What gets you excited about a career opportunity?
Is it prestige, compensation, or good old-fashioned flattery?
Recruiters use an arsenal of techniques to attract talent — but cold outreach is a delicate art. Well-written outreach lands dream hires. But poorly written outreach is skimmed and ignored.
You can craft emails that seize interest, build rapport, and grow your team. Here's how we do it at Superhuman…
Anatomy of an outreach email
One email can change everything, especially for a startup.
When we emailed Emuye Reynolds — now our Head of Engineering — she was already choosing between 7 jobs!
iOS lead at Superhuman / coffee or drinks [read time: 43s]
Emuye – I'm looking for a unique engineer like yourself to be the 8th member of the Superhuman founding team. Your Zite + FB + MoveWith experience caught my eye.
- Our Mission: Rebuilding email. Think vim/sublime for email that is fast, beautiful, & programmable
- Why: 900M+ people spend 1/3 of their day on email, they deserve superpowers
- Investors: $5.6M seed, led by First Round Capital
- Team: Founders of Rapportive (acq), LiveRamp (acq for $310M)
- Role: iOS Lead
Would love to chat.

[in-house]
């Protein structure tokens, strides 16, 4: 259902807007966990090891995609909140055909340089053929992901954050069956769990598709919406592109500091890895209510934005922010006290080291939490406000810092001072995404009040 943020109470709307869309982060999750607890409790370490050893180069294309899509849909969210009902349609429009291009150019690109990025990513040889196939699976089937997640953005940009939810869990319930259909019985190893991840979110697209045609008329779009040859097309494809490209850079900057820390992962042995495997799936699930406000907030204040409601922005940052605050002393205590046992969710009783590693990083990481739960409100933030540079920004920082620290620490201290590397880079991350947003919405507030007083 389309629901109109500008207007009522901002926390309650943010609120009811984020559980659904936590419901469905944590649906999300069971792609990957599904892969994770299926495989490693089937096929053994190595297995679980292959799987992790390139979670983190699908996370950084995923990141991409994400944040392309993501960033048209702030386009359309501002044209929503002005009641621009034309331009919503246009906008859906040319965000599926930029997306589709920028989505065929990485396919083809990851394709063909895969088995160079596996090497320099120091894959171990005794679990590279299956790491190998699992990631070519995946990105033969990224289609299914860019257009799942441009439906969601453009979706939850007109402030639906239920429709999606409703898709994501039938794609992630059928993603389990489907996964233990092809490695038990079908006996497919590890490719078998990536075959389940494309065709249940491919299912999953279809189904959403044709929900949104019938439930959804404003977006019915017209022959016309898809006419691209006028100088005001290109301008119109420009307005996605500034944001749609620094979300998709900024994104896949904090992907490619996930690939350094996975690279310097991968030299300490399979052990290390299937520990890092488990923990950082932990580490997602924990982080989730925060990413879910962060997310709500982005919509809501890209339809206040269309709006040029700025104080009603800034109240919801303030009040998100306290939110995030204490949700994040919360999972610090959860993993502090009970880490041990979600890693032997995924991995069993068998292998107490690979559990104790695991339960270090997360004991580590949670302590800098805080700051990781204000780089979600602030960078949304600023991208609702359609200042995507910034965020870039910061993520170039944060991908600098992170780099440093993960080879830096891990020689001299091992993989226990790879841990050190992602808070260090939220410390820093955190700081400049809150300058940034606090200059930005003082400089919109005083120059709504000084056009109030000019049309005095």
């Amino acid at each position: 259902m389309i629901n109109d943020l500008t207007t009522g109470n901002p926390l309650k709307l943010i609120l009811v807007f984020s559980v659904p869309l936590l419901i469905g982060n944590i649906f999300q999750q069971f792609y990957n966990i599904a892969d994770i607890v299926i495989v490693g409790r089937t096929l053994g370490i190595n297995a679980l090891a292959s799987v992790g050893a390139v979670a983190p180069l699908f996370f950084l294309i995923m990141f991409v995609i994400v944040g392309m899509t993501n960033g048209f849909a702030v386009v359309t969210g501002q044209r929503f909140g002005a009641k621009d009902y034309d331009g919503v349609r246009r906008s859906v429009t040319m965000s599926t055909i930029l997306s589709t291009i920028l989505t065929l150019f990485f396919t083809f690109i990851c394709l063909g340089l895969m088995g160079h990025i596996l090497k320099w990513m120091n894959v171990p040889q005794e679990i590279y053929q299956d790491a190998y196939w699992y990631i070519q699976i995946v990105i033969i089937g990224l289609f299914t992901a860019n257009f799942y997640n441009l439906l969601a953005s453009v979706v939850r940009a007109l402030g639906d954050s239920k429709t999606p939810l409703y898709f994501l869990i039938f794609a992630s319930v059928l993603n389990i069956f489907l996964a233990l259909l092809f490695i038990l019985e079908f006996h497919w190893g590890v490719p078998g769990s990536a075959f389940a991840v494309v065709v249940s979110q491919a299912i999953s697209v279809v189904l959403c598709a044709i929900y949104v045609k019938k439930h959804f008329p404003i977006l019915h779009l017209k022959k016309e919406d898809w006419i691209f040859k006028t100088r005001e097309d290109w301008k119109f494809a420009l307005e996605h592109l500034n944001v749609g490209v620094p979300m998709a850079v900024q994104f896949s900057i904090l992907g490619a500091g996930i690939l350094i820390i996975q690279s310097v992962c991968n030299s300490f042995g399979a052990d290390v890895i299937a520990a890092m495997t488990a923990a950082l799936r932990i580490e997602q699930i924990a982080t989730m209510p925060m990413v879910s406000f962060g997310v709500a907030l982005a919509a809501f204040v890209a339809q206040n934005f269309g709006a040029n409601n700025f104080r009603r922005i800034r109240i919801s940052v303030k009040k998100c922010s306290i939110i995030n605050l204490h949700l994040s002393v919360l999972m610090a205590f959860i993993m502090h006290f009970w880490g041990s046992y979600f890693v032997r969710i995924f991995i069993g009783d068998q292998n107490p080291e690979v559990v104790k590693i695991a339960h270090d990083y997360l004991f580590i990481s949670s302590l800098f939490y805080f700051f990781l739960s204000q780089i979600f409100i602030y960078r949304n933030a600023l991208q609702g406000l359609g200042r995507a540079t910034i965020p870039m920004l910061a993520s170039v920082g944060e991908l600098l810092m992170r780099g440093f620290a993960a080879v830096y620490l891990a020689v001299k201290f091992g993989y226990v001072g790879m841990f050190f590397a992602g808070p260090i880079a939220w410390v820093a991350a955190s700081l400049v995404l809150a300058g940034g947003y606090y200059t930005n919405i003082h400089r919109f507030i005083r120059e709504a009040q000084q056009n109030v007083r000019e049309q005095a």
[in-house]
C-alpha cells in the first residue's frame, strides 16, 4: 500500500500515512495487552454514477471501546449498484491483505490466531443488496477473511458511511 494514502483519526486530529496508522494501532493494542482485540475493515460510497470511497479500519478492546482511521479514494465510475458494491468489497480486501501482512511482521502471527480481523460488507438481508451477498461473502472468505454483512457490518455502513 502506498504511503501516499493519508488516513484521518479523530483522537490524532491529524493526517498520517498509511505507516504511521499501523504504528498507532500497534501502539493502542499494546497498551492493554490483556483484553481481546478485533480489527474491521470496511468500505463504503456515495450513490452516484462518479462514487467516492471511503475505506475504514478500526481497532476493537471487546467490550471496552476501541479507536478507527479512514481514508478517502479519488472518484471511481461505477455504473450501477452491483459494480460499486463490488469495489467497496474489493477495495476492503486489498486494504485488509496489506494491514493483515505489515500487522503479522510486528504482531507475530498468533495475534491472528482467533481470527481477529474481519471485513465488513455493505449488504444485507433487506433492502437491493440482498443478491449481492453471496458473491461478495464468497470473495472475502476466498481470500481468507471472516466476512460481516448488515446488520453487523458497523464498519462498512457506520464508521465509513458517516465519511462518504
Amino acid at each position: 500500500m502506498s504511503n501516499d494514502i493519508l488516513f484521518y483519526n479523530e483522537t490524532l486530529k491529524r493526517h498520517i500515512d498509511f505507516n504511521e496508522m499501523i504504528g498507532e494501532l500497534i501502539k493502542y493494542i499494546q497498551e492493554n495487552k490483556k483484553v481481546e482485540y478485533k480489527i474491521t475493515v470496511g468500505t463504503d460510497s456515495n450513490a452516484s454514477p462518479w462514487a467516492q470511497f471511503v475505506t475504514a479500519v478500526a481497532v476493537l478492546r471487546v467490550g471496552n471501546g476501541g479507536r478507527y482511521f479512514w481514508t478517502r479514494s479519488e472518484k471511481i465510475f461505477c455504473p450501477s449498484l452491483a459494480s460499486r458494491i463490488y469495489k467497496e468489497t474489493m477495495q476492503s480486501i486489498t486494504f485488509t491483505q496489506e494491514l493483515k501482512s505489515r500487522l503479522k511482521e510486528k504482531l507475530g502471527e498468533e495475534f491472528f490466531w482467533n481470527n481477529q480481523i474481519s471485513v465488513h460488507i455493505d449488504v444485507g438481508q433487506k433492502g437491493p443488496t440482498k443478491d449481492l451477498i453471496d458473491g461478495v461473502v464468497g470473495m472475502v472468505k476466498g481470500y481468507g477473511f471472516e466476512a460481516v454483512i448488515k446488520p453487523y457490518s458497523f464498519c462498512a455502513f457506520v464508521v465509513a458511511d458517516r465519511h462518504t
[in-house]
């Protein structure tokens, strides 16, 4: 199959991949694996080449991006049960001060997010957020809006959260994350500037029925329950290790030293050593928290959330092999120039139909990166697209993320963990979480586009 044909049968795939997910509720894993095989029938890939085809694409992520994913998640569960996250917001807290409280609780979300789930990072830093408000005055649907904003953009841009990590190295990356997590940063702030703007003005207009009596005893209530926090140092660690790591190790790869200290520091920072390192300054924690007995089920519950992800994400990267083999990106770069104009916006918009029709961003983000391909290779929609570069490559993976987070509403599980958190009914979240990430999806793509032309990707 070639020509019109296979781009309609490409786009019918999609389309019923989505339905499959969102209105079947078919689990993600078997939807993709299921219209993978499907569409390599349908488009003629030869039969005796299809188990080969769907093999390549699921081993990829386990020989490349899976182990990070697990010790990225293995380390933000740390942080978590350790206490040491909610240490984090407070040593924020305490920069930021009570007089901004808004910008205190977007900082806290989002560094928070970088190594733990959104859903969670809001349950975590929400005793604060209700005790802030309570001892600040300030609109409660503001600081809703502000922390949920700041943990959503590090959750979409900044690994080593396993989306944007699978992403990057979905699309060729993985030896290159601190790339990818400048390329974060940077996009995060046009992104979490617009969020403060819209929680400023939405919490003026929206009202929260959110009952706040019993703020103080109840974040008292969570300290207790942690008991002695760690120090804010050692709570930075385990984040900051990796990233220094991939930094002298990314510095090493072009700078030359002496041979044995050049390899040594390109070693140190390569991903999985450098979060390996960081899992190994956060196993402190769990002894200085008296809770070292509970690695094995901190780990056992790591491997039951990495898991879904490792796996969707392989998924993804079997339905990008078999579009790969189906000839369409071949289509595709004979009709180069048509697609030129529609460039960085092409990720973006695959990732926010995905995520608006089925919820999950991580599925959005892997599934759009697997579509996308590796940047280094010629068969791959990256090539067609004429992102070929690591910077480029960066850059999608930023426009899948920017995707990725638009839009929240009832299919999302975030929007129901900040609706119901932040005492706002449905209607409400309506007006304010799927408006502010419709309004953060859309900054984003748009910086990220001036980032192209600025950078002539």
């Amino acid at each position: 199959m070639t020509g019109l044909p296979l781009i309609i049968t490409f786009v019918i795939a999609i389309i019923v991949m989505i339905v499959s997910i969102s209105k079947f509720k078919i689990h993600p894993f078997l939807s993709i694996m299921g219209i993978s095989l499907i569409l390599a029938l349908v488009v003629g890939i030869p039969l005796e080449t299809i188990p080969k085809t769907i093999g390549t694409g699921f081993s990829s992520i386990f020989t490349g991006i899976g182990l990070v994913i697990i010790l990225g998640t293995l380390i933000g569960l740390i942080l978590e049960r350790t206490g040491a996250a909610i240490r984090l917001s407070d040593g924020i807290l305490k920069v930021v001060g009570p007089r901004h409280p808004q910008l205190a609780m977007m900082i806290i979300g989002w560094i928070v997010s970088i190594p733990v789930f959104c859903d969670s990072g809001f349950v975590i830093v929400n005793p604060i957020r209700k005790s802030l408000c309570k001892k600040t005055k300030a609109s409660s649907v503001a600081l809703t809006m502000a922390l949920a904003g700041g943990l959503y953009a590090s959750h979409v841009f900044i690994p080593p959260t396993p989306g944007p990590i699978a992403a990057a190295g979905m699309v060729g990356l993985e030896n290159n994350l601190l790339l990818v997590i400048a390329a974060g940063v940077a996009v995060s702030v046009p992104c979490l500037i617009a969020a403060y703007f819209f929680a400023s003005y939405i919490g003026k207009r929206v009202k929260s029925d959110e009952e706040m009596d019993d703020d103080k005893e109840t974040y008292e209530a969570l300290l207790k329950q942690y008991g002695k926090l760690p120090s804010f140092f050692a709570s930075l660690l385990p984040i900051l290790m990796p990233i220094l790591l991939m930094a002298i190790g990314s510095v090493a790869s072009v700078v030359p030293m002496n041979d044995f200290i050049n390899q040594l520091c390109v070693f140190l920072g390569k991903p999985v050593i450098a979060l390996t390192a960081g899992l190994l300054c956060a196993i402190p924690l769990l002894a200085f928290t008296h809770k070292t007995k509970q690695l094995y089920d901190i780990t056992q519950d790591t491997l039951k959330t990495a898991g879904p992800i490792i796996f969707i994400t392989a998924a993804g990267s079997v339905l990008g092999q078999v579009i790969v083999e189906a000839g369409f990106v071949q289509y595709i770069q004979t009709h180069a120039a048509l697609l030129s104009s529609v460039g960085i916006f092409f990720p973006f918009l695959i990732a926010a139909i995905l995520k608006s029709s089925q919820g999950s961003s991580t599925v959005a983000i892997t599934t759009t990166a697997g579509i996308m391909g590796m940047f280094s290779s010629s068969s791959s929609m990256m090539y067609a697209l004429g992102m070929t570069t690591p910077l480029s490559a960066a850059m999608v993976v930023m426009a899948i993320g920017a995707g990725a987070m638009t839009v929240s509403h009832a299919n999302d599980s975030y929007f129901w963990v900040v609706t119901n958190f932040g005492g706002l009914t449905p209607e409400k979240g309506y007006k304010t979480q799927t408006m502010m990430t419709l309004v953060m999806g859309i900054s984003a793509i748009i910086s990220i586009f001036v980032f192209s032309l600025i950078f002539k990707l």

Vivek Sodera | Co-Founder | Superhuman
Sent via Superhuman
Why did this email work? We followed 3 key rules…
1. Lead with the "reciprocity principle"
Sincere personal invitations increase the likelihood of reply. Social psychologists call this the reciprocity principle.
Our subject line seeks connection, not transaction. We tailor the opener to Emuye's expertise, without being overly familiar. And we don't bury the lede; the opportunity is captured in the very first line.
Just as importantly, the email comes directly from our co-founder, Vivek — inviting Emuye to connect with a key decision-maker.
Writing Tip: Tighten greetings and delete apologetic openers. ("I hope you don't mind me emailing…" They do mind, now you've put the idea in their head! 🙃)
2. Optimize for "F-shaped scanning"
Your recipient isn't reading — they're performing "F-shaped scanning".
You've already loaded vital information up top. Now write bullet points to match their F-shaped scanning.
What should you include? Highlight the company's wins and wows! Then answer the 5 Ws (who, what, where, why, when) to pre-empt possible questions.
Writing Tip: Assume impatience — so capture the opportunity and company mission succinctly. We sometimes add "[read time: 43 secs]" to subject lines, to assure recipients of a quick read!
3. Edit down to <100 words
"I didn't have time to write a short letter, so I wrote a long one instead," Mark Twain famously wrote.
It's true: writing concisely is incredibly difficult. But it's worth the effort. Emails between 75 and 100 words achieve the highest response rates.
Writing Tip: Writing less means writing more! Rewrite each sentence 3 times, making it shorter in each draft.
Response to our outreach more than doubled when we opened with our mission, optimized for F-shaped scanning, and cut our email length in half!